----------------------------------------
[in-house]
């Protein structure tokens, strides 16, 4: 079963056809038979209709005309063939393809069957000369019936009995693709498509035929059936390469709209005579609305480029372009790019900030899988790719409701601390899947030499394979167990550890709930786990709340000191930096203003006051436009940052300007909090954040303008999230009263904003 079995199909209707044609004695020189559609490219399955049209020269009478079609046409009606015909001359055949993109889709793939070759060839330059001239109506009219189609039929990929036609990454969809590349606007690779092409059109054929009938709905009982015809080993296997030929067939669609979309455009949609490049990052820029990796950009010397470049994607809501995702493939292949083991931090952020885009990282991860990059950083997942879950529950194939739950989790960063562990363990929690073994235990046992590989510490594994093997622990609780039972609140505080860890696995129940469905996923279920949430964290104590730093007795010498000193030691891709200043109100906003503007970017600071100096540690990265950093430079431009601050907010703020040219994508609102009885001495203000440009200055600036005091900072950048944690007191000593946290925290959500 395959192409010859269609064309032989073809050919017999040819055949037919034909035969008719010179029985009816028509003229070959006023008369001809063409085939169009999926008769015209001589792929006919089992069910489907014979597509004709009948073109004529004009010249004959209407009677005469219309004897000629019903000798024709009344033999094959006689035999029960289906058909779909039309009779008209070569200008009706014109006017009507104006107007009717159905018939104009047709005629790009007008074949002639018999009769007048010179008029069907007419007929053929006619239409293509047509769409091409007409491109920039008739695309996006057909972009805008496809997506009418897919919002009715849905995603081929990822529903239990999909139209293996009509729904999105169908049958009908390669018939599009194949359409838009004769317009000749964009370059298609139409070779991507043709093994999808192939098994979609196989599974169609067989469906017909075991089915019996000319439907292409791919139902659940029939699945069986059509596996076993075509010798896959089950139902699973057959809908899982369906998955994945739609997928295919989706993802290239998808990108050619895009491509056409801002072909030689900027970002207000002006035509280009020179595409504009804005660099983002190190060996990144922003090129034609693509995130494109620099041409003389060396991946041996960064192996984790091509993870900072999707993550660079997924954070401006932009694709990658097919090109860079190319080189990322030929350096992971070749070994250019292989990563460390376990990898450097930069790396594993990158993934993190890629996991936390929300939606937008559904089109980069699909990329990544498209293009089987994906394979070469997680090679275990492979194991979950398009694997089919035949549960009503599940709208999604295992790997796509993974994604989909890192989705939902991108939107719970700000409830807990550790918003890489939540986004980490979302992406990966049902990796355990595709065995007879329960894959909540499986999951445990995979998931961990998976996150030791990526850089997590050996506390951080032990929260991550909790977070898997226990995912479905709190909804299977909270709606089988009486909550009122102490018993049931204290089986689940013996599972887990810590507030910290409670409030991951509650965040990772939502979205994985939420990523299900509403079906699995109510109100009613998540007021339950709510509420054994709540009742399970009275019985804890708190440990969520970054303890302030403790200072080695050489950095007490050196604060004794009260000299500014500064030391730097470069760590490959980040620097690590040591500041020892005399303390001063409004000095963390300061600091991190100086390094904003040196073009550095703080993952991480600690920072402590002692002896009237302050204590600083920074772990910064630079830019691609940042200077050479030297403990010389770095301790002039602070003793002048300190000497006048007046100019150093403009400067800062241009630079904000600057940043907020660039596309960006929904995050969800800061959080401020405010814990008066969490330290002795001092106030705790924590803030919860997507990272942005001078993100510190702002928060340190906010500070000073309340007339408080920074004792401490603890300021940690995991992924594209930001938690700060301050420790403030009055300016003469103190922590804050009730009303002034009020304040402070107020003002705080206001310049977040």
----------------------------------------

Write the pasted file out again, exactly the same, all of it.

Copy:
[in-house]
């Protein structure tokens, strides 16, 4: 079963056809038979209709005309063939393809069957000369019936009995693709498509035929059936390469709209005579609305480029372009790019900030899988790719409701601390899947030499394979167990550890709930786990709340000191930096203003006051436009940052300007909090954040303008999230009263904003 079995199909209707044609004695020189559609490219399955049209020269009478079609046409009606015909001359055949993109889709793939070759060839330059001239109506009219189609039929990929036609990454969809590349606007690779092409059109054929009938709905009982015809080993296997030929067939669609979309455009949609490049990052820029990796950009010397470049994607809501995702493939292949083991931090952020885009990282991860990059950083997942879950529950194939739950989790960063562990363990929690073994235990046992590989510490594994093997622990609780039972609140505080860890696995129940469905996923279920949430964290104590730093007795010498000193030691891709200043109100906003503007970017600071100096540690990265950093430079431009601050907010703020040219994508609102009885001495203000440009200055600036005091900072950048944690007191000593946290925290959500 395959192409010859269609064309032989073809050919017999040819055949037919034909035969008719010179029985009816028509003229070959006023008369001809063409085939169009999926008769015209001589792929006919089992069910489907014979597509004709009948073109004529004009010249004959209407009677005469219309004897000629019903000798024709009344033999094959006689035999029960289906058909779909039309009779008209070569200008009706014109006017009507104006107007009717159905018939104009047709005629790009007008074949002639018999009769007048010179008029069907007419007929053929006619239409293509047509769409091409007409491109920039008739695309996006057909972009805008496809997506009418897919919002009715849905995603081929990822529903239990999909139209293996009509729904999105169908049958009908390669018939599009194949359409838009004769317009000749964009370059298609139409070779991507043709093994999808192939098994979609196989599974169609067989469906017909075991089915019996000319439907292409791919139902659940029939699945069986059509596996076993075509010798896959089950139902699973057959809908899982369906998955994945739609997928295919989706993802290239998808990108050619895009491509056409801002072909030689900027970002207000002006035509280009020179595409504009804005660099983002190190060996990144922003090129034609693509995130494109620099041409003389060396991946041996960064192996984790091509993870900072999707993550660079997924954070401006932009694709990658097919090109860079190319080189990322030929350096992971070749070994250019292989990563460390376990990898450097930069790396594993990158993934993190890629996991936390929300939606937008559904089109980069699909990329990544498209293009089987994906394979070469997680090679275990492979194991979950398009694997089919035949549960009503599940709208999604295992790997796509993974994604989909890192989705939902991108939107719970700000409830807990550790918003890489939540986004980490979302992406990966049902990796355990595709065995007879329960894959909540499986999951445990995979998931961990998976996150030791990526850089997590050996506390951080032990929260991550909790977070898997226990995912479905709190909804299977909270709606089988009486909550009122102490018993049931204290089986689940013996599972887990810590507030910290409670409030991951509650965040990772939502979205994985939420990523299900509403079906699995109510109100009613998540007021339950709510509420054994709540009742399970009275019985804890708190440990969520970054303890302030403790200072080695050489950095007490050196604060004794009260000299500014500064030391730097470069760590490959980040620097690590040591500041020892005399303390001063409004000095963390300061600091991190100086390094904003040196073009550095703080993952991480600690920072402590002692002896009237302050204590600083920074772990910064630079830019691609940042200077050479030297403990010389770095301790002039602070003793002048300190000497006048007046100019150093403009400067800062241009630079904000600057940043907020660039596309960006929904995050969800800061959080401020405010814990008066969490330290002795001092106030705790924590803030919860997507990272942005001078993100510190702002928060340190906010500070000073309340007339408080920074004792401490603890300021940690995991992924594209930001938690700060301050420790403030009055300016003469103190922590804050009730009303002034009020304040402070107020003002705080206001310049977040």